War of the Rebellion: Serial 012 Page 0128 THE PENINSULAR CAMPAIGN, VA. Chapter XXIII.

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My own prepossessions had been in favor of the Birago system of sectional pontoons and Birago (so called) trestles. The experience we had proved the wisdom which adopted the system in question. Not to advance, by any means, that nothing better can be found (the substitution of iron for wood was one of the probable improvements well understood by the officers named, but not at that time adopted for substantial reasons), it is enough to say that the French pontoon was found to be most excellent, useful, and reliable for all military purposes. They were used by the quartermaster's department in discharging transports, were precisely what was needed for the disembarkation of General Franklin's division, constituted a portion of the numerous bridges built over Wormley's Creek during the siege of Yorktown, and were of the highest use on the Chickahominy, while over the Lower Chickahominy some 75,000 men, some 300 pieces of artillery, and the immense baggage trains of the army passed over a bridge of the extraordinary length of nearly 650 yards-a feat scarcely surpassed in military history.

The Birago trestle, of which I had formed so high an opinion, proved itself dangerous and unreliable-useful for an advance guard or detachment, unfit in general for a military bridge. Of the American Indiarubber and the Russian canvas pontoon we had no fair experiment. they may both be useful, but, again, I think not reliable for a military bridge, considered in all its aspects and uses.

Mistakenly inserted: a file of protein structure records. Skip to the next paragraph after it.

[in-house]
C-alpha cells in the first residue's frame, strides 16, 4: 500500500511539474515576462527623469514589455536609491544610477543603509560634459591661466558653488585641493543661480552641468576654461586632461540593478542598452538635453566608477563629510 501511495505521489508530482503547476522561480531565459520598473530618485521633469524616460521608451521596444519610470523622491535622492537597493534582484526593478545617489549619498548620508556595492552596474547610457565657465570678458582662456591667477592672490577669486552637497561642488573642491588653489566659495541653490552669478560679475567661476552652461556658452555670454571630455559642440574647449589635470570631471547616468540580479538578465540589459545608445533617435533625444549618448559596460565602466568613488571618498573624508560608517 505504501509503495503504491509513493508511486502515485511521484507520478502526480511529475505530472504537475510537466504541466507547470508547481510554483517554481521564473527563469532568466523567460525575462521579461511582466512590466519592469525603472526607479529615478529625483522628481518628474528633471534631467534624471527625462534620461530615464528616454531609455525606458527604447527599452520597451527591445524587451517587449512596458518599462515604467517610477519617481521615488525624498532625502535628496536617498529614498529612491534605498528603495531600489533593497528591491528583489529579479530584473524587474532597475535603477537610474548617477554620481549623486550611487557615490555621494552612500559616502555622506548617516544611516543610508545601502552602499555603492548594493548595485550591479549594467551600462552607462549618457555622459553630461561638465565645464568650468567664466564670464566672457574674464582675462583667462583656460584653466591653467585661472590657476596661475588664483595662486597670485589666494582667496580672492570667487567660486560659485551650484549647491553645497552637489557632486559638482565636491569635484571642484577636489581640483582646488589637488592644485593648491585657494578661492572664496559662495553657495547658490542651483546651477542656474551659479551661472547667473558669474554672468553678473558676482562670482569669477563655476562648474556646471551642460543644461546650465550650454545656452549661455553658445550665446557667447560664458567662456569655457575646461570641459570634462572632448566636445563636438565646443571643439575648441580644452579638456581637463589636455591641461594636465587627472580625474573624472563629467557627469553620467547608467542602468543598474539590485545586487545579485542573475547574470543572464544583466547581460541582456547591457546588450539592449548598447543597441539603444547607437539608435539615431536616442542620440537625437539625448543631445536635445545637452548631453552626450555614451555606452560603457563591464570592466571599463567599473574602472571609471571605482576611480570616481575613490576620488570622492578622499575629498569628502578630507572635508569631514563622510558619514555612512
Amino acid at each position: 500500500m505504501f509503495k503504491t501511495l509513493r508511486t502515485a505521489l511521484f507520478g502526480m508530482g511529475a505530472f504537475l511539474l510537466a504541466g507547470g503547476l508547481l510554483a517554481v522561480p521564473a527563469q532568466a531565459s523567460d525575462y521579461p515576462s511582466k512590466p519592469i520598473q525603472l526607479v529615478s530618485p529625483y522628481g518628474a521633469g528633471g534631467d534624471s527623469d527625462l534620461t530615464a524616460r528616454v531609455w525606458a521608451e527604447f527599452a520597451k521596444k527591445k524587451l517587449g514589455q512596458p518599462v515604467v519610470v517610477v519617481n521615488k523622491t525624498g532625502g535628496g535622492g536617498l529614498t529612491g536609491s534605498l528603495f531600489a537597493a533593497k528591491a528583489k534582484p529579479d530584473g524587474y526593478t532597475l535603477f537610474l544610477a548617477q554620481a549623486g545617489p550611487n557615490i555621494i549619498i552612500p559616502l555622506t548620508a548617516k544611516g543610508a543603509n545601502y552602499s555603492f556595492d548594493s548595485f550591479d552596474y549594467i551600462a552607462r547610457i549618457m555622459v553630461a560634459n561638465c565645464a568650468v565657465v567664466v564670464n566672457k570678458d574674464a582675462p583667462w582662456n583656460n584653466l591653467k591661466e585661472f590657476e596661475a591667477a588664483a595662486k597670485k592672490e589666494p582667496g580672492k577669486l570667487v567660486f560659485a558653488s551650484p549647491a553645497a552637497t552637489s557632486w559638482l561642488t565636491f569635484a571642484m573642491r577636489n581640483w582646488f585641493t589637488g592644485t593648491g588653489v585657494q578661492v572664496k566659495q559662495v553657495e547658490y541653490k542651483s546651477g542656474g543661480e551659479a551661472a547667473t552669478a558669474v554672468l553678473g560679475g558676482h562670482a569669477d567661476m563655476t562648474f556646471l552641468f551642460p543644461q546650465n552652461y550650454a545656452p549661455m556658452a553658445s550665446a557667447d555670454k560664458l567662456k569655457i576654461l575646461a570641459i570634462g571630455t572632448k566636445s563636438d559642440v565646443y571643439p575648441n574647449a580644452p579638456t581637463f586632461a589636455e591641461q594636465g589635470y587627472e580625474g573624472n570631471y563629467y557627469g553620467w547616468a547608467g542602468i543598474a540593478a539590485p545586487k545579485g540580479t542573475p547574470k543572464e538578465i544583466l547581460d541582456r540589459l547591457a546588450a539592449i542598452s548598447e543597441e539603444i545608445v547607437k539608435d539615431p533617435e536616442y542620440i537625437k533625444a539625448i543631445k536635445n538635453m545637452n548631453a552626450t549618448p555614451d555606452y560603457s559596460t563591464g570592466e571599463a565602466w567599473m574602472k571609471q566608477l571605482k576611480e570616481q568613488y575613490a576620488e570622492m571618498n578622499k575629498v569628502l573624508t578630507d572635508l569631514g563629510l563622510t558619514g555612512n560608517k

The weight of the French pontoons is objected to, but a certain floatation power is required which it is not easy to get, nor are the ways unobjectionable which seek to get it which less weight, and the vehicle which carries it is not heavier loaded than other vehicles of an army train. Less length would certainly make it more manageable on our narrow roads, while for advance guards and dashing minor enterprises greater lightness is requisite. Perhaps an iron sectional pontoon may be contrived which will meet these requirements, but prudence demands that the safety of an army shall not be jeopardized by giving it a bridge which experiment has not fully tested.

American genius is fertile in this as in all other expedients, but no genius can provide for an object which is not understood. The numerous proposers of flying bridges forget that if a military bridge is intended to be carried with an army it is also intended to carry an army, its columns of men, its cavalry, its countless heavy wagons, and its ponderous artillery. It must carry all these, and it must do it with certainty and safety, even though a demoralized corps should rush upon it in throngs. No make-shift expedient, no ingenious inventions not tested by severe experiment, nor light affair, of which the chief merit alleged is that it is light, will be likely to do what is required, and what the French pontoon has so often done.

Here, perhaps, I might close, but it occurs to me that this paper, purporting to give a history of the operations of engineers from the organization of the Army of the Potomac to the close of its campaign on the Peninsula, can hardly be considered complete without a retrospect, pointing out the mistakes that were made, and thus tracing the causes of its failure to their true sources.

One of the prominent among the causes of the ultimate failure was the inaction of eight months, from August, 1861, to April, 1862. More than any other wars, rebellion demands rapid measures. In November, 1861, the Army of the Potomac, if not fully supplied with all the material, yet was about as complete in numbers, discipline, and organization as it ever became. For four months the great marine avenue to